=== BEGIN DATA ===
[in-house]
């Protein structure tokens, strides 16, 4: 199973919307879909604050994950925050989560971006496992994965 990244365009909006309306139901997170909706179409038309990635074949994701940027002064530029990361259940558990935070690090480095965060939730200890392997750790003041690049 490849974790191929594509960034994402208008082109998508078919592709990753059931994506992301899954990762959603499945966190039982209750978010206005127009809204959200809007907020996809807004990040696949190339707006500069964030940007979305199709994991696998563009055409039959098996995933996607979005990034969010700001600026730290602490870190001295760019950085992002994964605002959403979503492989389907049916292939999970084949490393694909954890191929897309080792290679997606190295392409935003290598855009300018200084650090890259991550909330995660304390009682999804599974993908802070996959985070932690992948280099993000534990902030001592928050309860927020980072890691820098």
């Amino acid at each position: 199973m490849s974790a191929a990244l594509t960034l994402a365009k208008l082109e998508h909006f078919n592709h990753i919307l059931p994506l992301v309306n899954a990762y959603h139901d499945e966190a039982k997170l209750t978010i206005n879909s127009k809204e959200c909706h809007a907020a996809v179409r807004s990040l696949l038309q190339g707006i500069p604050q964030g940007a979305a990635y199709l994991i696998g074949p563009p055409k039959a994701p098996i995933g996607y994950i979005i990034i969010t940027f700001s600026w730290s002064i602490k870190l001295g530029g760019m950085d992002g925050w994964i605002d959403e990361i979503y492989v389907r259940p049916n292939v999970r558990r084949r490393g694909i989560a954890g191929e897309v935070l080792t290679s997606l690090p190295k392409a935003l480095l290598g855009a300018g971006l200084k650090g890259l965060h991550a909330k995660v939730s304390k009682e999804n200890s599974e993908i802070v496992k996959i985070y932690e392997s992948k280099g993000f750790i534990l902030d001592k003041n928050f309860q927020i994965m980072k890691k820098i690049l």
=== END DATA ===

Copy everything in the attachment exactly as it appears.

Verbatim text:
[in-house]
């Protein structure tokens, strides 16, 4: 199973919307879909604050994950925050989560971006496992994965 990244365009909006309306139901997170909706179409038309990635074949994701940027002064530029990361259940558990935070690090480095965060939730200890392997750790003041690049 490849974790191929594509960034994402208008082109998508078919592709990753059931994506992301899954990762959603499945966190039982209750978010206005127009809204959200809007907020996809807004990040696949190339707006500069964030940007979305199709994991696998563009055409039959098996995933996607979005990034969010700001600026730290602490870190001295760019950085992002994964605002959403979503492989389907049916292939999970084949490393694909954890191929897309080792290679997606190295392409935003290598855009300018200084650090890259991550909330995660304390009682999804599974993908802070996959985070932690992948280099993000534990902030001592928050309860927020980072890691820098």
């Amino acid at each position: 199973m490849s974790a191929a990244l594509t960034l994402a365009k208008l082109e998508h909006f078919n592709h990753i919307l059931p994506l992301v309306n899954a990762y959603h139901d499945e966190a039982k997170l209750t978010i206005n879909s127009k809204e959200c909706h809007a907020a996809v179409r807004s990040l696949l038309q190339g707006i500069p604050q964030g940007a979305a990635y199709l994991i696998g074949p563009p055409k039959a994701p098996i995933g996607y994950i979005i990034i969010t940027f700001s600026w730290s002064i602490k870190l001295g530029g760019m950085d992002g925050w994964i605002d959403e990361i979503y492989v389907r259940p049916n292939v999970r558990r084949r490393g694909i989560a954890g191929e897309v935070l080792t290679s997606l690090p190295k392409a935003l480095l290598g855009a300018g971006l200084k650090g890259l965060h991550a909330k995660v939730s304390k009682e999804n200890s599974e993908i802070v496992k996959i985070y932690e392997s992948k280099g993000f750790i534990l902030d001592k003041n928050f309860q927020i994965m980072k890691k820098i690049l």